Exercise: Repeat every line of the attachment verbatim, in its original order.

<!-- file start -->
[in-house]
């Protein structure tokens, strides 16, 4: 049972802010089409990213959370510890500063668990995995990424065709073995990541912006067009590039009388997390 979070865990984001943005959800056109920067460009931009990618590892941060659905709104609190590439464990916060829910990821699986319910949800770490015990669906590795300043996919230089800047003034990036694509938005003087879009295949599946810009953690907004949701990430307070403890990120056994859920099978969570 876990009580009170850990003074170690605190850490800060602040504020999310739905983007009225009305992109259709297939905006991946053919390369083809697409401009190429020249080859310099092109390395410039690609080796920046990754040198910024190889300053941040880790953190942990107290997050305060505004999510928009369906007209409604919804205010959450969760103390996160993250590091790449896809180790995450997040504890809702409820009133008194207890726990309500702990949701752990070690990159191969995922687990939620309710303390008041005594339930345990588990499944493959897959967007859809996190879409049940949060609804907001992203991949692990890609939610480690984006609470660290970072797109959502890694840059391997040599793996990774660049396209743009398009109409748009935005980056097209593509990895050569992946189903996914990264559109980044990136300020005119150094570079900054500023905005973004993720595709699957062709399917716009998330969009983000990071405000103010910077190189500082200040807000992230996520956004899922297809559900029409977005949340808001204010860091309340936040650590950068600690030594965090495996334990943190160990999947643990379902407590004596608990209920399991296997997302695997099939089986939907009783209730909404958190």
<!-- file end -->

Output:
[in-house]
């Protein structure tokens, strides 16, 4: 049972802010089409990213959370510890500063668990995995990424065709073995990541912006067009590039009388997390 979070865990984001943005959800056109920067460009931009990618590892941060659905709104609190590439464990916060829910990821699986319910949800770490015990669906590795300043996919230089800047003034990036694509938005003087879009295949599946810009953690907004949701990430307070403890990120056994859920099978969570 876990009580009170850990003074170690605190850490800060602040504020999310739905983007009225009305992109259709297939905006991946053919390369083809697409401009190429020249080859310099092109390395410039690609080796920046990754040198910024190889300053941040880790953190942990107290997050305060505004999510928009369906007209409604919804205010959450969760103390996160993250590091790449896809180790995450997040504890809702409820009133008194207890726990309500702990949701752990070690990159191969995922687990939620309710303390008041005594339930345990588990499944493959897959967007859809996190879409049940949060609804907001992203991949692990890609939610480690984006609470660290970072797109959502890694840059391997040599793996990774660049396209743009398009109409748009935005980056097209593509990895050569992946189903996914990264559109980044990136300020005119150094570079900054500023905005973004993720595709699957062709399917716009998330969009983000990071405000103010910077190189500082200040807000992230996520956004899922297809559900029409977005949340808001204010860091309340936040650590950068600690030594965090495996334990943190160990999947643990379902407590004596608990209920399991296997997302695997099939089986939907009783209730909404958190």